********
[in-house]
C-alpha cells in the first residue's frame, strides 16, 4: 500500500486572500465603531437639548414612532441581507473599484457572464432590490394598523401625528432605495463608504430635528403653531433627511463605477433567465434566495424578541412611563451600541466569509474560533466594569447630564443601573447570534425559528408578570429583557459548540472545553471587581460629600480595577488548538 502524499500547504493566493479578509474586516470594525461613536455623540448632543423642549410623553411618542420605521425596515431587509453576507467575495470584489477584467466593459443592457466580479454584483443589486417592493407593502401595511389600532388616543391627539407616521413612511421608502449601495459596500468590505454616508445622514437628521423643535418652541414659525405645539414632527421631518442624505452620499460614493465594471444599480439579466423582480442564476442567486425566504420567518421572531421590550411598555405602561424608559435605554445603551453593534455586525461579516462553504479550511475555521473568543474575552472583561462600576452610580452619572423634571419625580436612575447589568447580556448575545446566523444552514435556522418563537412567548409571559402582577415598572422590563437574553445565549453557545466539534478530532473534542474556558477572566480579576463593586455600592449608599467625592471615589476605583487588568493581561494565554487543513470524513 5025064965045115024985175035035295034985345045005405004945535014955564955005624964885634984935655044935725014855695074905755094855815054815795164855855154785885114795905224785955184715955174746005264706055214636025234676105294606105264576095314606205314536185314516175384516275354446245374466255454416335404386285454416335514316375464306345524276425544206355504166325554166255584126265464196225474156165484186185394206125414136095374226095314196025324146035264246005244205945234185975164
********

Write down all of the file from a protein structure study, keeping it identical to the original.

[in-house]
C-alpha cells in the first residue's frame, strides 16, 4: 500500500486572500465603531437639548414612532441581507473599484457572464432590490394598523401625528432605495463608504430635528403653531433627511463605477433567465434566495424578541412611563451600541466569509474560533466594569447630564443601573447570534425559528408578570429583557459548540472545553471587581460629600480595577488548538 502524499500547504493566493479578509474586516470594525461613536455623540448632543423642549410623553411618542420605521425596515431587509453576507467575495470584489477584467466593459443592457466580479454584483443589486417592493407593502401595511389600532388616543391627539407616521413612511421608502449601495459596500468590505454616508445622514437628521423643535418652541414659525405645539414632527421631518442624505452620499460614493465594471444599480439579466423582480442564476442567486425566504420567518421572531421590550411598555405602561424608559435605554445603551453593534455586525461579516462553504479550511475555521473568543474575552472583561462600576452610580452619572423634571419625580436612575447589568447580556448575545446566523444552514435556522418563537412567548409571559402582577415598572422590563437574553445565549453557545466539534478530532473534542474556558477572566480579576463593586455600592449608599467625592471615589476605583487588568493581561494565554487543513470524513 5025064965045115024985175035035295034985345045005405004945535014955564955005624964885634984935655044935725014855695074905755094855815054815795164855855154785885114795905224785955184715955174746005264706055214636025234676105294606105264576095314606205314536185314516175384516275354446245374466255454416335404386285454416335514316375464306345524276425544206355504166325554166255584126265464196225474156165484186185394206125414136095374226095314196025324146035264246005244205945234185975164